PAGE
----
Monday, December 15, 2014

Not looking good

Greece, readers of this blog will not be surprised to hear, is still in trouble and, as that great economist, Vicky Pryce put it in today's Evening Standard, this shows that the Eurozone's troubles are not over (did anyone actually believe they were?). In fact,
Stock markets across Europe have been falling as Greek troubles threaten to bring down the whole EU economy.
Ms Pryce ought to realize that there is no such thing as "the whole EU economy" but, clearly, Greece's continuing troubles do not help. Neither do the various other problems:
This time Greece is not alone. There are worries about growth prospects in China, concerns about the struggling Japanese economy, and fears that the decline in the price of oil reflects a slump in demand due to weakening world growth. In the UK, the FTSE 100 was 6.6 per cent down in the week, as energy companies took big hits, with Brent crude falling to $61 a barrel on Friday, less than half the price of $115 a barrel in June this year. Concerns about stagnation and deflation led to widespread falls in stock markets across the eurozone.

With Italy back in recession and France in increasing difficulty, one might imagine Greece’s problems are small by comparison. After all, the country represents no more than two per cent of the eurozone’s GDP. But it has become the symbol of the eurozone’s sustainability.

Greece’s fresh problems have been exacerbated by a return to political instability. Greece had been given an extension of two months to meet its bail-out conditions for the final instalment for its €250 billion loan from the “troika” of the European Central Bank, European Union and IMF. This in turn meant that Greek Prime Minister Antonis Samaras could not obtain agreement to exit the conditional arrangements of the bail-out package by the end of this year, as Ireland and Portugal have done.
So, a snap presidential election by MPs will happen and the EU is apparently worrying:
EU commission chief Jean-Claude Juncker has warned Greece against electing "extreme forces" into power and said he would prefer "known faces" - so far the strongest intervention of the EU top brass in the Greek campaign.

"I think that the Greeks - who have a very difficult life - know very well what a wrong election result would mean for Greece and the eurozone," Juncker said during an Austrian public tv debate with EUobserver and several other Brussels-based journalists.

He steered clear of explicit political advice ahead of presidential elections in Greece next week but said: "I wouldn't like extreme forces to come to power."

The presidential elections - to be held in the Greek parliament on 17 December - could trigger early parliamentary elections, if there are three failed attempts to elect a president.
Will the Greeks listen to these wise words? Who can tell? Just in case, Pierre Moscovici, the Economics Commissioner has flown to Athens for last minute negotiations:
Moscovici’s visit is meant to focus on reaching agreement on the last economic reforms Greece must make before the final tranche of €1.8 billion from its €240 billion bailout is paid out - however the dynamics of the presidential election are set to take centre stage.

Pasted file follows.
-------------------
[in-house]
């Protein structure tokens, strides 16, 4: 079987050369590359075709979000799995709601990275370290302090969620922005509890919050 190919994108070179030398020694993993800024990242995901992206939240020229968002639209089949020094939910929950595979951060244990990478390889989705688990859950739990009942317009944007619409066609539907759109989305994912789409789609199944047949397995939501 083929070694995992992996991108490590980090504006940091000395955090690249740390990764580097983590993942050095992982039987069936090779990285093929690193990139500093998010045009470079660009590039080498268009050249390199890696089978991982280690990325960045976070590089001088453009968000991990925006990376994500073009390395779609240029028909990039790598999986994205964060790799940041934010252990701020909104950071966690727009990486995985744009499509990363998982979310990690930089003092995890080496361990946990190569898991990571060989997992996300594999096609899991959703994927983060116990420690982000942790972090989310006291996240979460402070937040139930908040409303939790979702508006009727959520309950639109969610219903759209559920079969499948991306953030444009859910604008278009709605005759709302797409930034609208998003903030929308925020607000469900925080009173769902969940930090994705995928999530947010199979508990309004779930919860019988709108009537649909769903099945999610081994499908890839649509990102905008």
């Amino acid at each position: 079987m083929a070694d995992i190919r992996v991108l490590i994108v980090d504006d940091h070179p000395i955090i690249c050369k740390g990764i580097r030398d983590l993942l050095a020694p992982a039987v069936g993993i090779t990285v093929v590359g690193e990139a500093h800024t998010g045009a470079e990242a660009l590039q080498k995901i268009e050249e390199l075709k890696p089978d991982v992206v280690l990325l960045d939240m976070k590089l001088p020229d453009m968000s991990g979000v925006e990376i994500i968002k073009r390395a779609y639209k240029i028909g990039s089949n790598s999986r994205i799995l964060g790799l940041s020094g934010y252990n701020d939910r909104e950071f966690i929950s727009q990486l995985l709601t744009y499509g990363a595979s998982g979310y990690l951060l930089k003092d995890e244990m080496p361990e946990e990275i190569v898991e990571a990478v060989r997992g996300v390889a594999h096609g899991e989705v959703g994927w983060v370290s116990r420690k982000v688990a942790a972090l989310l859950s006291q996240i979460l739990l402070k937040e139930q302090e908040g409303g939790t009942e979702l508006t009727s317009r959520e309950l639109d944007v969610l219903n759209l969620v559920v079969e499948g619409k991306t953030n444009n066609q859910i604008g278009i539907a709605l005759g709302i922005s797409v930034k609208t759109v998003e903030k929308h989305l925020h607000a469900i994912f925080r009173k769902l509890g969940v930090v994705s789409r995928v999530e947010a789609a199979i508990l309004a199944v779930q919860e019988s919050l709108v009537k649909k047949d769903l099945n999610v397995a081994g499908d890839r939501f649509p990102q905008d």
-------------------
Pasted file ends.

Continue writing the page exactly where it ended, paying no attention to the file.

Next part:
Antonis Samaras’ governing coalition, led by the centre-right New Democracy party, brought forward the presidential elections this month in a bid to stave off early parliamentary elections that it fears could bring the left-wing Syriza opposition to power.

The vote will be held in the Greek parliament on 17 December. It could trigger parliamentary elections, if there are three failed attempts to elect a president.

The government is reliant on the support of several minor parties for its majority and has raised the spectre of Greece being forced out of the eurozone if Syriza takes power.
Meanwhile, things are not looking good in Belgium, either. Indeed, it has been "paralyzed by a general strike".
The entire Belgian airspace is closed on Monday (15 December), as well as high-speed trains from Brussels to London, Paris and Amsterdam and local buses, trams and metro lines, as part of a general strike over public sector cuts.

Schools, government offices and private firms are also likely to be closed on Monday. Garbage will not be picked up and newspapers will not be delivered.

Serious traffic jams are expected around Brussels and Antwerp, with transport trade unions calling on truck drivers to join in and "paralyse the country".

Trade unions already staged a huge march which ended in violent clashes with police a month ago, when the government first announced the plans to save €11 billion over the next five years. The measures include scrapping an automatic indexation of salaries next year and raising the retirement age from 65 to 67 from 2030.

Belgium last month was flagged up together with Italy and France and given time until March to bring its budget in order or face extra scrutiny from the EU commission.

Unlike France, Belgium is sticking to the three-percent budget deficit rule, but its public debt is set to reach 107.8 percent of GDP in 2017, compared to 104.5 percent last year. Under EU rules, countries should keep their public debt below 60 percent of GDP.
If memory serves me right, this kind of thing was not going to happen once the euro was established.

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